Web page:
After 28 years fielding 911 calls as an East Hampton Village dispatcher, Gerry Turza will be hired at the May 19 East Hampton Village Board meeting for a new village position: fire and emergency medical services administrator. Mr. Turza served as chief of the East Hampton Village Fire Department from 2018 to 2022 and in many other roles, all in the field of public safety, for the last 30 years.
“It’s bittersweet leaving dispatch. I’ve been a supervisor there for 17 years. I’ve trained a very large part of that work force. It’s a tremendous leap of faith I’m taking,” Mr. Turza said last week. Marcos Baladron, the village administrator, said a new dispatcher would soon be hired to help fill the void left by Mr. Turza’s departure.
Mr. Turza will be paid $165,000 in the new role, which represents a 10-percent increase over his current position as a public safety dispatcher supervisor. It’s a hefty sum for a new position, but Mr. Baladron said the funds are accounted for.
“This year’s budget allowed for $134,000 for snow removal,” said Mr. Baladron. “Obviously we got lucky with very little expenses in that budget line item. Gerry Turza will be starting work on June 1st, and considering our end of fiscal year is July 31, it will affect very little this year. Next year’s tentative budget will be announced at the May 19 board meeting and his full salary will be included with zero issues.”
The village will receive $3.4 million from the town for providing dispatch services for the Northwest Fire Protection District this year, an increase of $850,000.
“I don’t get commissions on ambulance rides,” joked Mr. Turza about his salary. The village has been researching the feasibility of billing insurance companies when an ambulance ride is required. Mr. Turza said in other districts, taxes have been lowered by billing. “It’s a complex issue,” he said, but “not something the village is doing at this time.”
The hiring of Mr. Turza comes after a tumultuous winter for the East Hampton Village Ambulance Association, which saw 20 to 25 percent of its volunteers leave after the village declared its intention to form a new Emergency Medical Services Department to oversee the ambulance. After two passionate public hearings, the village board voted on April 19 to create the new department.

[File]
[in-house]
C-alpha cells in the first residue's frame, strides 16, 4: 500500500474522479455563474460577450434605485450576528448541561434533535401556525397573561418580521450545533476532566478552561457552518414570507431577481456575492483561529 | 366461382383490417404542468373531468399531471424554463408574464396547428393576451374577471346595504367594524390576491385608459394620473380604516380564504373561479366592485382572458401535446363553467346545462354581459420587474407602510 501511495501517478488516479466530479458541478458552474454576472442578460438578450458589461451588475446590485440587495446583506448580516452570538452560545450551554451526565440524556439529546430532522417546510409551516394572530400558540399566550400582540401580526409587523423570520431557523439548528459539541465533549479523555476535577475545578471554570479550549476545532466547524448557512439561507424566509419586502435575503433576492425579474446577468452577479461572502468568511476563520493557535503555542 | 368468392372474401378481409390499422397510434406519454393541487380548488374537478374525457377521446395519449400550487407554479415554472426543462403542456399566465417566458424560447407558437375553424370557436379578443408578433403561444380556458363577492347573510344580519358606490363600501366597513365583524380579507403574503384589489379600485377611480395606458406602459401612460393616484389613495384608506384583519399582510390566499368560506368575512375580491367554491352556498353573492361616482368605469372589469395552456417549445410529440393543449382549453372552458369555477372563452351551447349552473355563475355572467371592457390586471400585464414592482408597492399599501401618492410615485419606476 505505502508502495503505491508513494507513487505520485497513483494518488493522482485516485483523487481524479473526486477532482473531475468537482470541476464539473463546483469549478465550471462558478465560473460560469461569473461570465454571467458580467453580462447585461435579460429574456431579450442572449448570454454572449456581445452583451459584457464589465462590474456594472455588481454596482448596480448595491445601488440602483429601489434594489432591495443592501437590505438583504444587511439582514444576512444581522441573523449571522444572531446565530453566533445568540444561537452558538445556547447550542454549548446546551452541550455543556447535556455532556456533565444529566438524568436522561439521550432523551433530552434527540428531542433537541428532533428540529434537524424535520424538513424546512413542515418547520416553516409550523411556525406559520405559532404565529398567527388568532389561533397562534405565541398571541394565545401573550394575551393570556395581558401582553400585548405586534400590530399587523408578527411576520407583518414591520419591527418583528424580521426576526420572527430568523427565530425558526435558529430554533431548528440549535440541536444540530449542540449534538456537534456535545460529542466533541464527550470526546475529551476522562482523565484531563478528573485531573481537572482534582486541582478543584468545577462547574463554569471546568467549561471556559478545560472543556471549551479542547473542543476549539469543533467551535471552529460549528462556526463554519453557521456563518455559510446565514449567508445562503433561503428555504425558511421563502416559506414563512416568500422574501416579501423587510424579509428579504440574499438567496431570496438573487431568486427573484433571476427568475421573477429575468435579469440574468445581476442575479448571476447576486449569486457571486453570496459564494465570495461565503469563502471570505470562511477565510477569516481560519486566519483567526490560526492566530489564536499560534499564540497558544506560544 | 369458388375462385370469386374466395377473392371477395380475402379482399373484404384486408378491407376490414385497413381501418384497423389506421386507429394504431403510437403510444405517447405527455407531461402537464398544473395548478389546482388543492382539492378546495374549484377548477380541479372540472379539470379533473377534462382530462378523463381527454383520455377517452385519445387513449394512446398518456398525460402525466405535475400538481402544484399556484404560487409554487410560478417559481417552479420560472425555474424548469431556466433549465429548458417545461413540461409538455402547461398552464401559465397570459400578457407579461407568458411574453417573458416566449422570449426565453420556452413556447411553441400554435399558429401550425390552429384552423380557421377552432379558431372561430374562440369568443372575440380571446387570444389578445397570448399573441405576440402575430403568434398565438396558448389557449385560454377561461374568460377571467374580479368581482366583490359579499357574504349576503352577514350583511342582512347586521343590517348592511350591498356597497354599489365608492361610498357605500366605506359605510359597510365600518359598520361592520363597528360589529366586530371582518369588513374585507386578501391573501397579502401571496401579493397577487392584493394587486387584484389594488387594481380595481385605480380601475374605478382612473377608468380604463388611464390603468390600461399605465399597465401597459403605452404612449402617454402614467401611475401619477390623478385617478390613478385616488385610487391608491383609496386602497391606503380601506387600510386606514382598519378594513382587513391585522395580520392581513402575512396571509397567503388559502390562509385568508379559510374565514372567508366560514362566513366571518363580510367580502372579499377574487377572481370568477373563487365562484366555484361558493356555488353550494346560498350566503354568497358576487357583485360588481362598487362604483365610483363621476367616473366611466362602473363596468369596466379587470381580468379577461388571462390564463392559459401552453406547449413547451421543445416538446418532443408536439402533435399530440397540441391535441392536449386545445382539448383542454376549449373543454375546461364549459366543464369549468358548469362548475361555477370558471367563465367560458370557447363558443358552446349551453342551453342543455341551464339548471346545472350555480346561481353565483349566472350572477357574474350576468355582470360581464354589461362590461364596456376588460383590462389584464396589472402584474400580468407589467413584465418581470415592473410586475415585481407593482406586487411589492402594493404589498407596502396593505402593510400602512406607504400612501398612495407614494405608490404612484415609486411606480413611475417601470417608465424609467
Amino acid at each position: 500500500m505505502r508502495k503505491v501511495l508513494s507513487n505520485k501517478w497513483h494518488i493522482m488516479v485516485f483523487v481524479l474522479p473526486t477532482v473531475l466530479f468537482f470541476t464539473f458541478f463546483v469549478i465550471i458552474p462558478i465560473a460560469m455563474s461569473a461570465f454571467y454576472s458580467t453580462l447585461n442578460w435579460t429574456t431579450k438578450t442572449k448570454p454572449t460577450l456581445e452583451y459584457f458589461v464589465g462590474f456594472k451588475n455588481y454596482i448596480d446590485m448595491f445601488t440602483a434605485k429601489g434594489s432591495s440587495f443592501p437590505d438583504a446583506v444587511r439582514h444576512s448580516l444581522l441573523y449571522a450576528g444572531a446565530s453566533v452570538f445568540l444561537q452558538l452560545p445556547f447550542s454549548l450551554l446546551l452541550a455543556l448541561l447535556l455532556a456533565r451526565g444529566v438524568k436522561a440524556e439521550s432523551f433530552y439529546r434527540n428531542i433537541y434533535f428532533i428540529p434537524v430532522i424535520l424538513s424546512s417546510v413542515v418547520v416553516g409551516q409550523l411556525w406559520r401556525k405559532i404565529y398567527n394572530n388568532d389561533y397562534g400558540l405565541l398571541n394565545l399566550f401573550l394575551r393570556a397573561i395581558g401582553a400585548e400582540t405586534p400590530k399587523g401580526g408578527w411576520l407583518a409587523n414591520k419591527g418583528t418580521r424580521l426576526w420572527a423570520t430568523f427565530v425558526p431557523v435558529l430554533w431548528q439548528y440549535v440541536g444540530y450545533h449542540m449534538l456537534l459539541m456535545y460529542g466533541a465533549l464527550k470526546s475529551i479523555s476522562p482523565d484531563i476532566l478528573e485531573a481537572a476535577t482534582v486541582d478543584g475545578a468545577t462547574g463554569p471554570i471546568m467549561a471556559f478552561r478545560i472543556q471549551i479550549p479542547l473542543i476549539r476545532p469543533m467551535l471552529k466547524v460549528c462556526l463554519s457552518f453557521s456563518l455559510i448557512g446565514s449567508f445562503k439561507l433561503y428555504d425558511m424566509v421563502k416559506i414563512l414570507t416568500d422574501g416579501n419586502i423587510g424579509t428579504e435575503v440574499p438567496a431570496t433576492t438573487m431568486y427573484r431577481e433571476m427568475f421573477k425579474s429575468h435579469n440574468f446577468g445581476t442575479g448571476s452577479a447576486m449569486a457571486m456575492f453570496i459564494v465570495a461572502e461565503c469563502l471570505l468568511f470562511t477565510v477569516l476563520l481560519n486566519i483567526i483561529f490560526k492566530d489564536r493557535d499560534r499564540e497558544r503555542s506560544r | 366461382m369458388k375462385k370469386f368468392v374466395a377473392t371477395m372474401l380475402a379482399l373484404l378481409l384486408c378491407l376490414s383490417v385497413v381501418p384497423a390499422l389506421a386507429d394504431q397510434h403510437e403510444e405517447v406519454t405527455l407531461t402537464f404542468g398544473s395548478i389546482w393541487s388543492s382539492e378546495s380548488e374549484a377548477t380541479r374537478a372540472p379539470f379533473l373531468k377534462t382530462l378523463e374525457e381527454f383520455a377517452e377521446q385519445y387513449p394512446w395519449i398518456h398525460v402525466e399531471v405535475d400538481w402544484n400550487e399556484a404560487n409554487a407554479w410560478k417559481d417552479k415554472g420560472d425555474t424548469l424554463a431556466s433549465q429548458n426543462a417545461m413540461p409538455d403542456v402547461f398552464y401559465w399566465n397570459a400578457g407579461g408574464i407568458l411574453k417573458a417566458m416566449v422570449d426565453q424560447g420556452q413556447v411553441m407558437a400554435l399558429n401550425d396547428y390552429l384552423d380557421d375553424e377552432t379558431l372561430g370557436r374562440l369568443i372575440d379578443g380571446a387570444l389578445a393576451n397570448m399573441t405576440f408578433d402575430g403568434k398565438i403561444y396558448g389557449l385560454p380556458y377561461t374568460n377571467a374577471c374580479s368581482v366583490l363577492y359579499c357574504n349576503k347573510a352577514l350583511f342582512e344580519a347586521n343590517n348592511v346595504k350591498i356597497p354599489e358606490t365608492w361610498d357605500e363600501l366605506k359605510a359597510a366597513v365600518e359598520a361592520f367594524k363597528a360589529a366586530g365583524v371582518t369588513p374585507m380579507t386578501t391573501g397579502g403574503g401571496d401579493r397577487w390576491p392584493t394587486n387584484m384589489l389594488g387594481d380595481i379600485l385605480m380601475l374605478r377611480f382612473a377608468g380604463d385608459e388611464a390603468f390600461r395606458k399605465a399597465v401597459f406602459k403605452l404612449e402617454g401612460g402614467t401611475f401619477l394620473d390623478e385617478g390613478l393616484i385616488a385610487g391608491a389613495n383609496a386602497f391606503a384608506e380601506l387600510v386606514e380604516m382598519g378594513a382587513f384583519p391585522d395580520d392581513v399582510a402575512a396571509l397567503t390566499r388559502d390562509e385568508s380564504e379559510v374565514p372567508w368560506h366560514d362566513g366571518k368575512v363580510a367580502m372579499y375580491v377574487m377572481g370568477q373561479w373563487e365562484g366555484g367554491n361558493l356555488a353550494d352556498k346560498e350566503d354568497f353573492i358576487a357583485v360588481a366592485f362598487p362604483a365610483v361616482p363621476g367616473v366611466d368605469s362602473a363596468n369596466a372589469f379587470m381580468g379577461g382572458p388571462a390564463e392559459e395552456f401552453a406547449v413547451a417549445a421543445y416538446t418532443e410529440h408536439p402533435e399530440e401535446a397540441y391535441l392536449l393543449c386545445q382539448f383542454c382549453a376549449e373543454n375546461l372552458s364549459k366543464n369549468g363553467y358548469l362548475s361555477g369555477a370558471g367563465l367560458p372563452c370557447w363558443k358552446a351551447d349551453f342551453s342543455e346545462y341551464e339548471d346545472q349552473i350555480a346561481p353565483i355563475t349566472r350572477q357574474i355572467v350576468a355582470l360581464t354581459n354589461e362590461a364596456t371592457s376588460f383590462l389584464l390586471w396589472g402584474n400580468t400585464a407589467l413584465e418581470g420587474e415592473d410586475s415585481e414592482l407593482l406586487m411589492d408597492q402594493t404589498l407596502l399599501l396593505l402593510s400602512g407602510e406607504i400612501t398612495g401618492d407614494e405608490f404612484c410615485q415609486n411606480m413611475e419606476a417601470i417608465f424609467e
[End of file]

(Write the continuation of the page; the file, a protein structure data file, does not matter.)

“This was something that was in the works long before all that stuff happened,” said Mr. Turza.
“It’s the perfect timing to make this role,” agreed Mr. Baladron. “We thought about it a year and a half ago.”
Mr. Turza’s main responsibilities will be to collaborate with Mr. Baladron to develop and present the annual budgets for both the E.M.S. and Fire Departments. He will assess equipment needs, and according to his job description, review and assist with revisions of Fire and E.M.S. Department operations. Mr. Turza will answer to Michael Tracey, the village police chief.
“The driving force behind the job is the paperwork and the administrative end of things,” said Mr. Turza. “Public safety has changed drastically in the last few years. The requirements are suffocating.”
“On the fire side, we submit reports to New York State for every call. There were 1,200 calls last year. The ambulance ran 1400 calls. That’s a lot of paperwork. Right now, the fire marshal’s office is doing that, and they could be doing something else.”
“Putting someone in this position is to take loads off the chiefs, these volunteer chiefs. It’s a national problem,” said Mr. Baladron. “People want to volunteer, they like the idea of being a chief, but it comes with huge administrative responsibilities. So, the village of East Hampton will take on that burden. We just made a $4.5 million purchase of fire trucks. We should get involved with the administrative duties. Gerry is a perfect guy for this role.”
“The role of a fire and ambulance chief has evolved into a complex role of department administration, budget development, as well as a strong knowledge of state, county, and local-level operational procedures,” Mary Mott, the ambulance chief, wrote. “The Village of East Hampton was fortunate to have such a well-qualified local person to place in this position.”
Indeed, Mr. Turza’s qualifications are many. His résumé of emergency management experience is four pages long and includes many leadership positions. He has completed dozens of certifications and trainings.
“I see three main aspects of my job,” he said. “First, to support administratively the Fire and E.M.S. Departments. Second, to make sure our responders have the best and most up-to-date equipment possible so they can serve the public. And third, to look at our future needs. That requires a lot. We really need to make sure we’re doing our due diligence for the public, who pay taxes for these services.”
Another big issue going forward, especially considering recent departures, is retention of volunteers. “We had an exodus of people,” said Mr. Turza, “but we also have people coming back. We’ve already taken on several new drivers. You can have a paid paramedic, but if you don’t have someone to get you there, that’s an issue. The ambulance bylaws were written 50 years ago. Have they changed to reflect the current demands?”
“He’s extremely well-qualified as a resource for chiefs to go to. Running the offices, I have no doubt that he will make them both shine,” said Mr. Baladron.
“It’s more than one person in a position,” said Mr. Turza. “It’s working with a team.”